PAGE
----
The "Making an Impact Worldwide" capital campaign for the University of Maryland, Baltimore has reached its $650 million fundraising goal, a record for the state's Founding Campus.
"I am overwhelmed and inspired by the generosity of the University of Maryland community," said President Jay A. Perman, MD. "This campaign has launched the University into our third century with the belief that our best days are ahead of us, and with more of the resources we'll need to get there."
The capital campaign was designed to support scientific discovery, prepare new leaders, and extend the international reach of the University's programs. It was chaired by former State Senator Francis X. Kelly Jr., a member of the University System of Maryland Board of Regents.
The campaign literally altered the landscape of the University. A $5 million gift by David and Suzanne Hillman jump-started the construction of the Southern Management Corporation Campus Center, and a $30 million gift by the W.P. Carey Foundation led to the law school being renamed the University of Maryland Francis King Carey School of Law, in memory of the grandfather of Carey Foundation founder William Polk Carey. It also will allow the school to expand learning opportunities for its students.
At the School of Nursing, a $1 million commitment from alumna Mary Catherine Bunting established an endowed scholarship that, so far, has helped 12 students pursue a master's degree program to become a registered nurse.
At the School of Pharmacy, members of the Class of 2012 made personal gifts to fund scholarships for second- and third-year pharmacy students. The Class of 2012 Students for Scholarships Fund - which included matching funds from faculty and alumni - will provide scholarships based upon criteria that include leadership, scholastic merit, and financial need.
In addition to being able to afford innovative equipment and curriculum enhancements, the School of Dentistry is using the money for scholarship support, ensuring that highly qualified candidates are not turned away due to financial challenges. "Due to the scholarship I received, I will not have to work while I am in school, so I can devote more time to studying and serving the community," says Suzanne Grey, DDS '13.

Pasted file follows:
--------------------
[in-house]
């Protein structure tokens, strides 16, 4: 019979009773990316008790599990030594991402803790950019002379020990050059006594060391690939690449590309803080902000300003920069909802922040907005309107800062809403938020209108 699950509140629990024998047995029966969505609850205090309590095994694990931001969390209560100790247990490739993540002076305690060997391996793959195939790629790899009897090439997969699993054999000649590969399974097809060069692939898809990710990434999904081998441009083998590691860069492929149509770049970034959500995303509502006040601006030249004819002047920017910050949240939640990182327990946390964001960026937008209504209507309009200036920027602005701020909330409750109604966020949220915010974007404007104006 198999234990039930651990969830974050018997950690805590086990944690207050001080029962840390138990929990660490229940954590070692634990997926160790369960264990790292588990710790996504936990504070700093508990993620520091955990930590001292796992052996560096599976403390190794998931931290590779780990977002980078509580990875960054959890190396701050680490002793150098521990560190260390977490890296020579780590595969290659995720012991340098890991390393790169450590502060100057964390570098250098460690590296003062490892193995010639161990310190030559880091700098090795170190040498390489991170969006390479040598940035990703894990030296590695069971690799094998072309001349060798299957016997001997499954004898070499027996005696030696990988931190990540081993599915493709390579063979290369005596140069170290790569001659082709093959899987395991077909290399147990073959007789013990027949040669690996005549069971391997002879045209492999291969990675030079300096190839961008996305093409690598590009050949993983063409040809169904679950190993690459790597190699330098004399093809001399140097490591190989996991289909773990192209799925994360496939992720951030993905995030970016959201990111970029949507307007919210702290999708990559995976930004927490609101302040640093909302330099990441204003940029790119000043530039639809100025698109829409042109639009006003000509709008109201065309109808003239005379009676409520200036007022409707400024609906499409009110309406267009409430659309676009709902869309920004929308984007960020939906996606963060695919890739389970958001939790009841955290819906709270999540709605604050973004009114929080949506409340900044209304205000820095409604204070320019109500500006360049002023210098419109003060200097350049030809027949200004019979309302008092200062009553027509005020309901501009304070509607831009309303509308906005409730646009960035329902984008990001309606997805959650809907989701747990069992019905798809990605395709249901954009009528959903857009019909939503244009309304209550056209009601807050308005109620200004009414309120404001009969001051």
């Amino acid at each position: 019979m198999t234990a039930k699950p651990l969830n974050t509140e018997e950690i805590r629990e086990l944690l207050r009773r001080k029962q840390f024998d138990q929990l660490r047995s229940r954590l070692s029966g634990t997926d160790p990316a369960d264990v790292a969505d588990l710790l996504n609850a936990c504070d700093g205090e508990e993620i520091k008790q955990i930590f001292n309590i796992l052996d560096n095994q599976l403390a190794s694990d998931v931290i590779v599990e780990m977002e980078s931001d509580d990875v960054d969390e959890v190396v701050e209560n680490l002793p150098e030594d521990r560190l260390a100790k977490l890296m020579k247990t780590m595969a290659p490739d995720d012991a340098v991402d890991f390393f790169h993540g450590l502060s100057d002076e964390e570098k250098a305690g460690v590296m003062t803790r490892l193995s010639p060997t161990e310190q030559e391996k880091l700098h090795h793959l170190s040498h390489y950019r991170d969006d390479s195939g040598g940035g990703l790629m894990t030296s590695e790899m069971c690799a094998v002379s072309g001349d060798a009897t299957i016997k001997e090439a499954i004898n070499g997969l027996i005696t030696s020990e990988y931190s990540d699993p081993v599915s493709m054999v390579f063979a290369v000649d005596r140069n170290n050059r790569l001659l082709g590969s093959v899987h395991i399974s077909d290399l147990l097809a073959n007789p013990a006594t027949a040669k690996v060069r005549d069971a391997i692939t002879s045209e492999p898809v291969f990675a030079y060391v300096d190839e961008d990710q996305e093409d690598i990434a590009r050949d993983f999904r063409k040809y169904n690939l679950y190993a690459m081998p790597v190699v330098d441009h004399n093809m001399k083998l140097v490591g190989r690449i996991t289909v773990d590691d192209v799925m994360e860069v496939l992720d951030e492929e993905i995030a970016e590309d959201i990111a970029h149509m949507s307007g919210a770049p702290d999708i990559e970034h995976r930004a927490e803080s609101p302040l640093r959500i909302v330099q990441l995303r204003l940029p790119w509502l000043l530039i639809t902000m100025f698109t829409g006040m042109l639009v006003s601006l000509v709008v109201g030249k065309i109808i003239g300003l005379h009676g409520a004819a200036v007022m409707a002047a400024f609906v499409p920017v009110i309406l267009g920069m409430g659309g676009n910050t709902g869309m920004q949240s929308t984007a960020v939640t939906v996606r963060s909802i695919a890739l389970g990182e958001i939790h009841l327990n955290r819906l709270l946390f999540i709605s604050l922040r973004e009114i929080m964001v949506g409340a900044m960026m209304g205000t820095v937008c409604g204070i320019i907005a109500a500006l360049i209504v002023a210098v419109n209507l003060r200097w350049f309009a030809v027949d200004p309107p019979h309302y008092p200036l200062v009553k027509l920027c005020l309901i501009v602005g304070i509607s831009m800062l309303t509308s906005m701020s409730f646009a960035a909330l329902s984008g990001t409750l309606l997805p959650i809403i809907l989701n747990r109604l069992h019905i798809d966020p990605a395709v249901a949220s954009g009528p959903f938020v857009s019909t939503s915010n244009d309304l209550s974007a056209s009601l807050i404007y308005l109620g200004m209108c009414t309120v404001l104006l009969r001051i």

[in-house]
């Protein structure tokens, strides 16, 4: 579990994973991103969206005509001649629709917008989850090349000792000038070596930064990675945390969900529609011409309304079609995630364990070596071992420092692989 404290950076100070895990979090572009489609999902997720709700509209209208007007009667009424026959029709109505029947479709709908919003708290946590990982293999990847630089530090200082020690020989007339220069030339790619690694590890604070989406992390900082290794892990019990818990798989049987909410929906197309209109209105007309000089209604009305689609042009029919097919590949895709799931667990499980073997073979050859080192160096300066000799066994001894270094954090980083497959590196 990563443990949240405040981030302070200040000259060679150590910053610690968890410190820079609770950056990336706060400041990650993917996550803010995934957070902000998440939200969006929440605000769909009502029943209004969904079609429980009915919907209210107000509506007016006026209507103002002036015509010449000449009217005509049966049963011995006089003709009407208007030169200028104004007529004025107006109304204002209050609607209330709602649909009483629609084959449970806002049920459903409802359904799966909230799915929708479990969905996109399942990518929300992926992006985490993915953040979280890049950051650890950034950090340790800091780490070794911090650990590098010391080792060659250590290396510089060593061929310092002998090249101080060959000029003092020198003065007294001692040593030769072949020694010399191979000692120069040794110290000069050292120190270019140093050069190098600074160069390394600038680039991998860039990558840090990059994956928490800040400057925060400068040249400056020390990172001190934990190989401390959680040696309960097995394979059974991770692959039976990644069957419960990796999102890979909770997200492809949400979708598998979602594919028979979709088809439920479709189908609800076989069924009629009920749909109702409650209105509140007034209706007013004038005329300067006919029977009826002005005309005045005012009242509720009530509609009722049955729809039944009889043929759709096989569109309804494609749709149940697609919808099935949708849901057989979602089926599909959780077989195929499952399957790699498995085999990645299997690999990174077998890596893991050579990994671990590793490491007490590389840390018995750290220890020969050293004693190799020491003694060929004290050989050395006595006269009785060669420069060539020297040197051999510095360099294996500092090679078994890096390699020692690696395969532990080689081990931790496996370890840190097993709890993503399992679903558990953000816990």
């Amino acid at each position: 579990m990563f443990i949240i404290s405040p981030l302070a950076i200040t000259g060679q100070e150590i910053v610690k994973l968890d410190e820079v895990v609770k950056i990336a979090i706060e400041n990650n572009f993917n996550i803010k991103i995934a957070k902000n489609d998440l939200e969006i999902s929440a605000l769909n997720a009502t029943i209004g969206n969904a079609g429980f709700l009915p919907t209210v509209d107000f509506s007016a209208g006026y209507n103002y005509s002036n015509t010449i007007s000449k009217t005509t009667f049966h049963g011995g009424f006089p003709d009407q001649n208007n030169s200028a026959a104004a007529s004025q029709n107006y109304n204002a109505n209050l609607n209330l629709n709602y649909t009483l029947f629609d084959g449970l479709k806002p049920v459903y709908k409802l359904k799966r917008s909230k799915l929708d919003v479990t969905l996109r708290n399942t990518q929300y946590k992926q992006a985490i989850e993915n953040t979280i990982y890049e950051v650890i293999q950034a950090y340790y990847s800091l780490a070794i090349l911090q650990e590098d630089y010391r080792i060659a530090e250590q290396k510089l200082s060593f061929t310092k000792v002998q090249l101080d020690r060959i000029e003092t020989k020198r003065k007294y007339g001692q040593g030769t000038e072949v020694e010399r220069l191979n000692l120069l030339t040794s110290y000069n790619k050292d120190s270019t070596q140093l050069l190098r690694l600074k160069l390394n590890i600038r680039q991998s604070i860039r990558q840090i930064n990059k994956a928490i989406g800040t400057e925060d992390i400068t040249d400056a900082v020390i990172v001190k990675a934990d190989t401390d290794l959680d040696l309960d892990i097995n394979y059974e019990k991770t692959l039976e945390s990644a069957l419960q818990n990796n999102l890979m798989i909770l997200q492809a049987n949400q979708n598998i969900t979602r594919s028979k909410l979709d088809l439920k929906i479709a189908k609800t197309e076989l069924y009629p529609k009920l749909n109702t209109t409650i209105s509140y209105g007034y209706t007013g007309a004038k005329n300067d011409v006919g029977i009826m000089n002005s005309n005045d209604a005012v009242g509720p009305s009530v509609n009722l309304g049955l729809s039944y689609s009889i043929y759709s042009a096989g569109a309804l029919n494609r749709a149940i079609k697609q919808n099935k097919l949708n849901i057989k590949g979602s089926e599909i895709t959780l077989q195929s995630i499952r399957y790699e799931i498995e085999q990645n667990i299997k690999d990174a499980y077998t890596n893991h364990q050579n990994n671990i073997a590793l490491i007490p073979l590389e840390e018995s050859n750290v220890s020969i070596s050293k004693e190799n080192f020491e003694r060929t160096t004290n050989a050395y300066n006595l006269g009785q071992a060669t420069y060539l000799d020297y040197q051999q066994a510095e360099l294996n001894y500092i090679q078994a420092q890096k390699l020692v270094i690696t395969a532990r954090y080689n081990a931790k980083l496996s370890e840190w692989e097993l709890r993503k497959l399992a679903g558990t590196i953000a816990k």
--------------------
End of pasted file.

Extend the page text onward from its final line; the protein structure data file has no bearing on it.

At the School of Medicine, fundraising resulted in a near-doubling of endowed chairs and professorships. Those endowments are supporting research into lung transplants, Parkinson's disease, cancer, heart disease, and much more.
The School of Social Work was able to go from three privately funded scholarships each year to 50. The School's Board of Advisors set the aggressive goal to match the 50th anniversary of the School this year, and several board members were among the donors that made the goal a reality.
The campaign started in Fiscal Year 2005, before the recession that in many ways changed the fundraising environment. "The recession caught us by surprise," said Tom Hofstetter, JD, LLM, interim vice president for development. But, he added, "loyal, generous donors who stood by us, combined with the good counsel and leadership provided by the Board of Trustees of the University of Maryland Baltimore Foundation, Inc." helped keep the momentum of the campaign alive.
Hofstetter also said "the nature of philanthropy on this campus has gotten more sophisticated," with gifts of real estate, shares of companies, and trust distributions now common among donations.
The campaign took in more than 80 gifts of $1 million or more, accounting for about two-thirds of the total amount raised. There were more than 430 gifts between $100,000 and $999,999, and more than 1,200 gifts between $10,000 and $99,999.
Hofstetter said the campaign's achievement was a credit to the University's faculty, staff and students. "It's what they do every day that makes donors want to be part of the success here," he said.